Small-company stock funds
Poised to pull ahead.
Small companies trailed their large-company counterparts in 2017, but they have a shot at taking the lead, given the boost they’ll likely get from the new tax law. Baron Discovery has posted strong returns in two consecutive years, outpacing 92% and 94% of its peers in 2016 and 2017. The fund’s managers focus on small firms with an average market value of $1.5 billion. T. Rowe Price QM U.S. Small-Cap Growth Equity, a Kip 25 fund, uses computer models to select some 300 stocks, based on profit growth and other measures. Conestoga Small Cap holds about 50 stocks hand-picked for their potential to boost earnings by at least 15% annually over the next three years. Neogen, a firm that makes food safety test kits, is a top holding.
Stocks supplied the tailwind.
Holding a mix of stocks and bonds, the big winners in hybrid funds for 2017 kept as much as 85% of their assets in stocks. Vanguard Wellington, a Kip 25 fund, has failed to crack the winner’s circle in recent years largely because of its moderate asset mix: 65% stocks and 35% bonds. But its 10-year record reflects returns that have beaten similar funds in eight of the past 10 calendar years. (Note that if you’re new to the fund, you must be a Vanguard customer to buy shares.) Fidelity’s Freedom target-date funds, which shift to a more conservative asset mix over time, now shine after an overhaul. Four funds with distant target years, from Freedom 2040 to Freedom 2055, were buoyed by stock funds run by top Fidelity managers Will Danoff, Joel Tillinghast and Steven Wymer.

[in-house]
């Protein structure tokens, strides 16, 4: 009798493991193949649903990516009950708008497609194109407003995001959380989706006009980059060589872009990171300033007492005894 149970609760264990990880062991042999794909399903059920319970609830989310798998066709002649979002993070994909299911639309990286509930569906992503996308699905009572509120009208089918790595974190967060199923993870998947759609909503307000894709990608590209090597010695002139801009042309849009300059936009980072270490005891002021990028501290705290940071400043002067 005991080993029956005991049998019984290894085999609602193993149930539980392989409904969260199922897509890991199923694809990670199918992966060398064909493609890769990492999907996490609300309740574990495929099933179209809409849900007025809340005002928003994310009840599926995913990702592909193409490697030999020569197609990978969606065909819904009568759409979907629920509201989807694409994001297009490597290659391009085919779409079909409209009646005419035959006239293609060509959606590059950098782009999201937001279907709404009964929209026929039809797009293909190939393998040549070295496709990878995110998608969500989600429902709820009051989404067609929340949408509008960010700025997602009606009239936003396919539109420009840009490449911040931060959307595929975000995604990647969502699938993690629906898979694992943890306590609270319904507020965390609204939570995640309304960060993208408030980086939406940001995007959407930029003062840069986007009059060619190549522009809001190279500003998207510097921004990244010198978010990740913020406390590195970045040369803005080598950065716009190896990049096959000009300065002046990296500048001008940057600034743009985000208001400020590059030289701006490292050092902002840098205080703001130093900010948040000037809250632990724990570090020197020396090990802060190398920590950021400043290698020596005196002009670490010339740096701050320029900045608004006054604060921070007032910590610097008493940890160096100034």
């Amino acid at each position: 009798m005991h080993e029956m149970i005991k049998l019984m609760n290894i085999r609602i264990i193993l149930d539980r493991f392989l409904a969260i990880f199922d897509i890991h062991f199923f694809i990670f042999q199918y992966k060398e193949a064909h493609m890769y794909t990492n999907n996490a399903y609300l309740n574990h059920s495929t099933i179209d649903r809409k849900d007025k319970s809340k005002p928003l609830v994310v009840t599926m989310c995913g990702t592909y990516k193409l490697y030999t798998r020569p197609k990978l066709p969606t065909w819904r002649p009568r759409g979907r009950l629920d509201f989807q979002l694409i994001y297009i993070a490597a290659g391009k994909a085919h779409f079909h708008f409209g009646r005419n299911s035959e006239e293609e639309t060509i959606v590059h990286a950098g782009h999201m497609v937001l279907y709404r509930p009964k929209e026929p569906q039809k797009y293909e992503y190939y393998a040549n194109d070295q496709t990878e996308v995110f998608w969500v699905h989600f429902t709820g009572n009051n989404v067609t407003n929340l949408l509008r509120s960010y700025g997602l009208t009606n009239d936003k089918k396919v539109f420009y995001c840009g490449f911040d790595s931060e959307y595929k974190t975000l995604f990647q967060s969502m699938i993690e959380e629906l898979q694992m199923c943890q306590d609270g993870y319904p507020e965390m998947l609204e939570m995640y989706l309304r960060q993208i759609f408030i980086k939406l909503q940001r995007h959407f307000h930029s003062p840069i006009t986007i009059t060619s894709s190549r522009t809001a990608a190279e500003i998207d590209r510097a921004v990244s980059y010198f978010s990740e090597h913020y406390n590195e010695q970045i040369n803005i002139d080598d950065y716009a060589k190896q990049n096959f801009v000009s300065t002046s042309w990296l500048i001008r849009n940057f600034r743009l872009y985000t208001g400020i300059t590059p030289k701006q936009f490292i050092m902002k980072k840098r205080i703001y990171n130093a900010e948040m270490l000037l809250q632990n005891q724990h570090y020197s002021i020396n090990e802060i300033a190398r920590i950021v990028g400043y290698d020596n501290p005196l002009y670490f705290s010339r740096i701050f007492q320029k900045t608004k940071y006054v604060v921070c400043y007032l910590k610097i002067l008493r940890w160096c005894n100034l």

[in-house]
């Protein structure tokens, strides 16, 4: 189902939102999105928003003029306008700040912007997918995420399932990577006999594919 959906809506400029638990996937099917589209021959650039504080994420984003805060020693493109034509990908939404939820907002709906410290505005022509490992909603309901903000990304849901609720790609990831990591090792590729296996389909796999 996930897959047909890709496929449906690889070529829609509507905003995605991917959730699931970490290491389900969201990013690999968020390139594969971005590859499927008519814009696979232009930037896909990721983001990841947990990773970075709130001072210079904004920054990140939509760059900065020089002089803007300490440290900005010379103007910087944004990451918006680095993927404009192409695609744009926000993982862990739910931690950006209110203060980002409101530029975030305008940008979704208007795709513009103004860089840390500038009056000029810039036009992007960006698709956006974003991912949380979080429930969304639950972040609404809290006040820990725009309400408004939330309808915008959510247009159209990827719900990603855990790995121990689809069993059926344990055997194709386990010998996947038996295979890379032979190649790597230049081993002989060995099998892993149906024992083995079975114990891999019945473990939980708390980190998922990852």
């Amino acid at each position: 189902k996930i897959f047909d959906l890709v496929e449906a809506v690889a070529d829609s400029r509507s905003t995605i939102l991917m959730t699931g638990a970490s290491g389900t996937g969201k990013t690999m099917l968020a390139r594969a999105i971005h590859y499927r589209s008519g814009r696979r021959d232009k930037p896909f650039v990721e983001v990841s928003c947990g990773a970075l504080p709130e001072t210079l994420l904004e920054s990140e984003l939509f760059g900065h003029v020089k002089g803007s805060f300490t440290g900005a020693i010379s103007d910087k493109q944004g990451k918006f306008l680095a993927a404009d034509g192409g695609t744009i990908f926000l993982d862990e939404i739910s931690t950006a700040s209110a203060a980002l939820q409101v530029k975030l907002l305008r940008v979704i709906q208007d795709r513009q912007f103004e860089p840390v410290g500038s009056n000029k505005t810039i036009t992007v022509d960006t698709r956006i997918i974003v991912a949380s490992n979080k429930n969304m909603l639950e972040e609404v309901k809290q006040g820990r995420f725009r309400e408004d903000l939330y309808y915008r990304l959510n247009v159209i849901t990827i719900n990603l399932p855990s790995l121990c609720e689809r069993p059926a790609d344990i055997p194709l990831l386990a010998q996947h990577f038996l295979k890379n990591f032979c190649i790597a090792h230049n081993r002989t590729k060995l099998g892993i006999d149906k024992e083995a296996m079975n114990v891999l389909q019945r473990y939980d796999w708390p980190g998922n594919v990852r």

Large-company foreign stock funds
Back with a vengeance.
Focusing on shares of fast-growing companies paid off in this category in 2017. Sizzling Chinese internet stocks, such as Alibaba Group and Tencent Holdings, helped Morgan Stanley International Opportunity and Vanguard International Growth leap into the winner’s circle. Kip 25 member Oakmark International returned 30% over the past year, despite holding just a smattering of stocks in emerging markets, which outpaced shares in developed countries. The fund’s managers look for shares of relatively inexpensive, high-quality firms, investing in automakers such as Daimler and Toyota Motor and European banks such as Credit Suisse and BNP Paribas. The formula works: Over the past 10 years, the fund beat 99% of its rivals.
Small- and midsize-company foreign stock funds
Cashing in on growth.
A banner year for small and midsize foreign stocks smoothed the way for funds in this category. The standouts focused on fast-growing companies. Manning & Napier Rainier International Discovery hit the jackpot with Techtronic Industries, a Hong Kong–based power toolmaker that surged more than 85% in 2017. T. Rowe Price International Discovery spreads its bets, holding more than 220 stocks. Manager Justin Thomson sticks primarily with stocks that average $2.6 billion in market value. Developed-market stocks accounted for 81% of the fund at last report, but some of its biggest winners lately have been in emerging markets, including stocks such as China Lodging Group and Sino Biopharmaceutical.
Global stock funds
Powered by international stocks.
Foreign markets sprinted past the S&P 500 in 2017, helping many global funds, which invest in foreign and domestic stocks, beat their pure-U.S. counterparts. Baron Global Advantage, which recently held about 45% of its assets in foreign stocks, prospered by riding the tech wave with holdings such as Alibaba, Facebook and Google’s parent, Alphabet. Evermore Global Value has found long-term success in the shares of small and midsize companies, fishing for inexpensive stocks with an average market value of $2.6 billion. The fund’s managers look for companies that are far off most radar screens, and recently held 78% of the fund’s assets in non-U.S. stocks, including Monaco-based shipping firm Scorpio Bulkers and South Korean chipmaker MagnaChip Semiconductor.